Scientists Grow Mature Nerve Cells From Stem Cells

'Breakthrough' method could be applied to study ALS, similar diseases

Marisa Wexler, MS avatar

by Marisa Wexler, MS |

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Illustration of many stem cells.

Scientists have developed a new method that allows them to grow mature nerve cells from stem cells — a technique that could be applied to study diseases like amyotrophic lateral sclerosis (ALS).

“For the first time, we have been able to see adult-onset neurological protein aggregation in the stem cell-derived ALS patient motor neurons. This represents a breakthrough,” Evangelos Kiskinis, PhD, co-author of the study, said in a university press release. Kiskinis is a professor at Northwestern University in Evanston, Illinois.

The method also also have applications in the development of cell replacement therapies for ALS and other neurological disorders, researchers say.

The study, “Artificial extracellular matrix scaffolds of mobile molecules enhance maturation of human stem cell-derived neurons,” was published in Cell Stem Cell.

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Induced pluripotent stem cells, or iPSCs, have revolutionized cell studies for neurological disease. By using a specific set of biochemical manipulations, easily accessible cells like skin or blood cells can be transformed into a stem cell. The stem cell then can be grown into other types of cells, including neurons (nerve cells).

Although neurons derived from iPSCs have become an important research tool, there are notable limitations to this approach: iPSC-derived neurons generally do not reach full maturity, and they do not survive very long. This is a problem in research, and it also means that iPSC-derived neurons are not well-suited for therapeutic use.

“When you have an iPSC that you manage to turn into a neuron, it’s going to be a young neuron. But in order for it to be useful in a therapeutic sense, you need a mature neuron. Otherwise, it is like asking a baby to carry out a function that requires an adult human being,” said Samuel Stupp, PhD, a study co-author at Northwestern.

The extracellular matrix

One of the major factors that limits neuron development in traditional iPSC systems is the lack of an extracellular matrix (ECM) — the network of proteins and other molecules that surrounds cells. The ECM provides critical scaffolding to give tissue its structure, and also provides signals to cue cell development and activity.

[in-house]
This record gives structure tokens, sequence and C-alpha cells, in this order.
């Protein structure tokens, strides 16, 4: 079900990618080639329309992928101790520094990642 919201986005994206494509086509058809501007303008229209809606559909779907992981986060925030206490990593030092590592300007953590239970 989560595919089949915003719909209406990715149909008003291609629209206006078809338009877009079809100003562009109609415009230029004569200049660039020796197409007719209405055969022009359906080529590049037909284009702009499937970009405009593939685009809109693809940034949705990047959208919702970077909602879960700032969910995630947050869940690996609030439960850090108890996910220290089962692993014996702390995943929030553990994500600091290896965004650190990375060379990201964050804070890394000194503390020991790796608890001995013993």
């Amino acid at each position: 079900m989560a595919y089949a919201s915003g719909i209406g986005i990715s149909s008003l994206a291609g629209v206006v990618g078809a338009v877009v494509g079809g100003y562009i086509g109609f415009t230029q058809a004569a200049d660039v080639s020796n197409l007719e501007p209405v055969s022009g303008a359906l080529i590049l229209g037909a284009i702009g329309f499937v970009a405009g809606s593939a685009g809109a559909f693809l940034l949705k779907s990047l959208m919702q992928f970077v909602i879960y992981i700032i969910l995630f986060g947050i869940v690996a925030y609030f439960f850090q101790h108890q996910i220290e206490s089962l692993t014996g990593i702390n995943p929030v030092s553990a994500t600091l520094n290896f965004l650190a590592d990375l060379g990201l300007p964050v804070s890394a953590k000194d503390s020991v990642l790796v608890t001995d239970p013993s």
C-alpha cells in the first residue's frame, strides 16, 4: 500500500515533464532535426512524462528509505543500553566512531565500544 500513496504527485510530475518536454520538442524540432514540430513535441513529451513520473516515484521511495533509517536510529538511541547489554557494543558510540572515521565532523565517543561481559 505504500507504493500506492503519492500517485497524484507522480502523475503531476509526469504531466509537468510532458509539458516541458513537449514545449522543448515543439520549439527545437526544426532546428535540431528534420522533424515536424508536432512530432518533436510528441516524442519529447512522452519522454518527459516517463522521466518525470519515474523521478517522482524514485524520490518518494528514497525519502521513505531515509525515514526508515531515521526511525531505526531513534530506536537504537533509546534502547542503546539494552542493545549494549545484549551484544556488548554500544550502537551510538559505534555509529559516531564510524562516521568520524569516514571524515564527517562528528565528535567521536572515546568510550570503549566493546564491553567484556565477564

Importantly, the ECM is not a static structure; instead it is in constant, dynamic motion. Signaling molecules in the ECM, and the cellular receptors they interact with, can move hundreds or thousands of times per second.

“These timescales are so fast that they are difficult to grasp,” Stupp said.

In this study, researchers developed a synthetic version of the ECM that could be used to facilitate the development of more mature neurons from iPSCs. Simplistically, the synthetic ECM contained threadlike molecules arranged in a manner similar to a net or mesh, and decorated with signaling molecules that promote neuronal growth. The “threads” are arranged in such a way that they are constantly slipping and sliding over and around each other in a manner similar to the ECM.

“The reason we think this works is because the receptors move very fast on the cell membrane and the signaling molecules of our scaffolds also move very fast,” Stupp said. “They are more likely to be synchronized. If two dancers are not in sync, then the pairing doesn’t work. The receptors become activated by the signals through very specific spatial encounters. It also is possible that our fast-moving molecules enhance receptor movement, which in turn helps cluster them to benefit signaling.”

In a battery of experiments, the researchers demonstrated that their synthetic ECM could be used to produce more mature iPSC-derived neurons. Notably, they showed that the best effects were obtained with the most dynamic, fast-moving set of molecules.

“Our results suggest an important role for motion in cell signaling,” the team wrote, adding that the result “provides direct evidence for the critical importance of signal motion in mediating cellular behavior.”

The researchers next used their new system to generate iPSC-derived neurons that harbor a mutation in the SOD1 gene, which is found in 12–20% of familial ALS cases and 1–2% of sporadic cases. The mutated gene leads to production of abnormal SOD1 protein, which forms clumps in cells.

Potential ALS research tool

When neurons were generated using the synthetic ECM system, the number of cells with SOD1 protein clumps was significantly higher compared to when other methods were used. This suggests these neurons could be a valuable tool for future studies.

“It’s unclear how the aggregation triggers the disease. It’s what we are hoping to find out for the first time,” Kiskinis said.

The researchers speculated this technology also could be applied toward the development of cell replacement therapies for ALS, though they stressed that a lot more research is needed before such treatments are feasible.

“We could integrate our coating into large-scale manufacturing of patient-derived neurons for cell transplantation therapies without immune rejection,” Stupp said.

“Cell replacement therapy can be very challenging for a disease like ALS, as transplanted motor neurons in the spinal cord will need to project their long axons to the appropriate muscle sites in the periphery but could be more straightforward for Parkinson’s disease,” Kiskinis said. “Either way this technology will be transformative.”